Wren three Dugald Stewart Walker2 Dugald Stewart Walker

Afternoon Tea

Because Melissa closes her shop on Sundays, we have fallen into the habit of afternoon tea at the Vaults on the campus of Oxford, in the medieval Congregation House. The “vaults” refers to the room’s wooden, gothic arches, the rest of its decor consisting of white-plaster walls and lead-glass windows. We always order the sourdough toast and jam to go along with our tea.

“Tell me, what was Thalia’s story for last night?” Melissa asks, while we wait for our order.

“Thalia decided she wanted an animal story. Well actually, it was Teddy who wanted the animal story.”

“Of course,” Melissa comments with solemnness.

“Scanning the table of contents my eyes fell upon The Wren and the Bear, which I guessed to be totally appropriate for Teddy. Fortunately, I glanced at the last paragraph discovering the bear got the short end of the stick, as it were.”

“Is Teddy a prideful bear?” Melissa’s brow knits.

“I don’t think so, but nonetheless, I recalled the other wren story in Grimm, simply called The Wren.

“It has a charming opening that declares that in the olden days every sound had meaning. The smith’s hammer said, ‘Smite hard. Smite hard.’ And the carpenter’s rasp said, “That’s it. That’s it.’”

“That is charming. How does the story go?” Melissa glanced toward the counter at the other end of the room, annoyed, I think, that our waiter seemed to have disappeared.

“Besides tools having language, so did the birds; each species had their own, but all understood the other. . . .”

One day the birds decided they wanted a king to rule over them. All except the peewit, who flew about calling, “Where am I to live? Where am I to live?” until it found a home in a lonely swamp and never came out.

The other birds decided on a contest to see who could fly the highest, and that bird would be the king. They all started out flying upward, but quickly the smaller birds fell behind until it was only the eagle that could rise above the others. The birds below declared, “He is the king. No one can fly higher.”

“Except me!” shouted a little bird that the story tells us had no name. It clung unnoticed to the eagle’s breast feathers and not having spent any effort, it quickly flew above all the others. It rose so high it could see God seated on His throne before it descended back to earth.

“I am the king. I am the king,” the little bird announced to the others.

They would have no part of its trickery and decided their king would be the one who could go deepest into the earth. The chickens shallowed out holes in the ground. The duck went down into a gully. But the little bird squeezed down a deep mousehole, declaring, “I am the king. I am the king.”

The birds had had enough. They posted the owl to guard the mousehole and prevent the little bird from escaping until it starved to death.

That night, all the birds went home, leaving the owl to his duty. When he got sleepy he rested one eye, keeping the other on guard. After a time he rested that eye, opening the other to stand guard. This worked well far into the night until he closed one eye and forgot to open the other. With that, the little bird escaped.

From then on, the owl could not show his face during the day without the other birds scolding him and the little bird took to hiding in bushes. He became mockingly known as the king of the hedges. Still, at times, he’d announce, “I am the king. I am the king.”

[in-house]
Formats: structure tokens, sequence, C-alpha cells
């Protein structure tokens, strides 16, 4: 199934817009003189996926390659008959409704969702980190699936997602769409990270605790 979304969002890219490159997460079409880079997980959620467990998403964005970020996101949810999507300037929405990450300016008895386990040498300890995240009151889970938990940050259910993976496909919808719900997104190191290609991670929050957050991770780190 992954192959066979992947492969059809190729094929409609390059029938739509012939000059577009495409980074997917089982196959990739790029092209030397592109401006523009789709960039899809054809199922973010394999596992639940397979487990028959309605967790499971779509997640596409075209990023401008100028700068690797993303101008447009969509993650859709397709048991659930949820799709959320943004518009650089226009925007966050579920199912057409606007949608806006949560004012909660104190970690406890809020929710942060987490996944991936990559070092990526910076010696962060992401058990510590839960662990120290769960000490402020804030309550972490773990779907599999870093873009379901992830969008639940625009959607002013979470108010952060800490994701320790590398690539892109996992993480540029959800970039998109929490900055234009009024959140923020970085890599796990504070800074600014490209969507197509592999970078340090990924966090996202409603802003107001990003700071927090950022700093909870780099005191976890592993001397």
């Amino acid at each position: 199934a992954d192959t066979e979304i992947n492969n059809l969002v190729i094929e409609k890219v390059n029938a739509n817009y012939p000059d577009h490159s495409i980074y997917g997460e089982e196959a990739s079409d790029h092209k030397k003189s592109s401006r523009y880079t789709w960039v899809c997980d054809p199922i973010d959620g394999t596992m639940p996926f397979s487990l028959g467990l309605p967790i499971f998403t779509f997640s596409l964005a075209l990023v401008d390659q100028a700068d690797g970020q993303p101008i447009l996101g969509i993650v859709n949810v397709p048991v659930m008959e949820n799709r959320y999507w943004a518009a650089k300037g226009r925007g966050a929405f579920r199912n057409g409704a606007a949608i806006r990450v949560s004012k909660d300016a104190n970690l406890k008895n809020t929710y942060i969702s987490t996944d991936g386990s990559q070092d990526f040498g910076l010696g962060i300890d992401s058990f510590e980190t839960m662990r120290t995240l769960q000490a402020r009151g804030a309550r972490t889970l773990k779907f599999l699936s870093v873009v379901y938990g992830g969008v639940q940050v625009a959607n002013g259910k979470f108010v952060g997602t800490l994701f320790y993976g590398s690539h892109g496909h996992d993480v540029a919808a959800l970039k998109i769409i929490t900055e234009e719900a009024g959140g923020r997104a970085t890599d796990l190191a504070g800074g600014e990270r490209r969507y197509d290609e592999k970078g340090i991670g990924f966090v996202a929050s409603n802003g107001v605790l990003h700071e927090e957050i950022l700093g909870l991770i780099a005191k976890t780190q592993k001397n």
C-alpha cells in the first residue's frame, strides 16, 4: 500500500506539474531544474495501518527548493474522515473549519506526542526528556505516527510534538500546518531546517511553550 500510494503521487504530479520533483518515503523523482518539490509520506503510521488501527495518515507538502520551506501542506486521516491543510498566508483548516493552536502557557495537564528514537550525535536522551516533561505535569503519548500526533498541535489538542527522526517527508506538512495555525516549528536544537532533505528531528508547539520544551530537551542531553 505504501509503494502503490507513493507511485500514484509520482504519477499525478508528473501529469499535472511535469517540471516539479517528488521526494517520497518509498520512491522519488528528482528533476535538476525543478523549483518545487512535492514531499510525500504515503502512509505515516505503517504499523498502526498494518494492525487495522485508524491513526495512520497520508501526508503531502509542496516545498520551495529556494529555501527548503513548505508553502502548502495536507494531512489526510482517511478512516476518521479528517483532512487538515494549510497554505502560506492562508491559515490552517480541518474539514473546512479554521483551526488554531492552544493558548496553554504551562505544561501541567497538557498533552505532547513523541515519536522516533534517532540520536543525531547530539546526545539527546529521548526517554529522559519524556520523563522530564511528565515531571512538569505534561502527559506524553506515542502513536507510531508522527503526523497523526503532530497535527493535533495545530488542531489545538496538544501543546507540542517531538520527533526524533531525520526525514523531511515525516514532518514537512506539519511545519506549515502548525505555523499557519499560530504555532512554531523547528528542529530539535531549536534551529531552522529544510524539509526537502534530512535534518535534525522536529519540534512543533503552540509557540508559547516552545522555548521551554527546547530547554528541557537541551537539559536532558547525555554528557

Melissa looks up with pleasure in her eyes. I smell the sourdough toast before I see the waiter. She and I settle into our afternoon tea.

Fairy Tale of the Month: September 2017 The Wren – Part Two

Wren two Jack Yeats Jack Yeats

About Wrens

“Are you familiar,” asks Melissa, “with the Wren Hunt?”

“The Wren Hunt? That rings a bell.” I wrestle with my aged brain as I sip my tea. “Now I remember. Yes, I heard about it from Reverend Armstrong during a visit to Miss Cox’s garden last year. It has to do with Christmas and mumming. Oh! I see what you’re getting at.”

“Quite,” reflects Melissa biting into her toast. “It is particularly Celtic, though not exclusively. Young boys, around Saint Stephen’s Day, would capture and kill a wren hiding in the hedges. Then, dressed up in outlandish costumes—more like Halloween than Christmas—they trooped from house to house, creating a cacophony with flutes and drums, carrying the poor little carcass suspended from the end of a pole carried upright, almost like a crucifix really, and declaring it to be the king. Again, like Halloween, the young boys expected treats from each household. The event culminated in the burial of the wren with a penny outside the cemetery wall.”

The Wren,” I speculate, “is a German tale. The Wren Hunt is a Celtic tradition. Yet the connection between the two is pretty obvious.”

Melissa eye’s are unfocused in thought as she sips her tea.

“There is a song that goes along with the mumming.

“The wren, the wren, the king of all birds . . .”

Melissa pauses for a moment.

“St. Stephen’s Day was caught in the furze,

Although he was little his honour was great,

Jump up me lads and give him a treat.

Up with the kettle and down with the pan,

And give us a penny to bury the wren.”

“That’s not much of a treat that the poor wren gets,” I say.

“The song goes on longer, but that is the part I remember.”

“You think the idea of the wren as king is of Celtic origin?” I savor another bit of toast.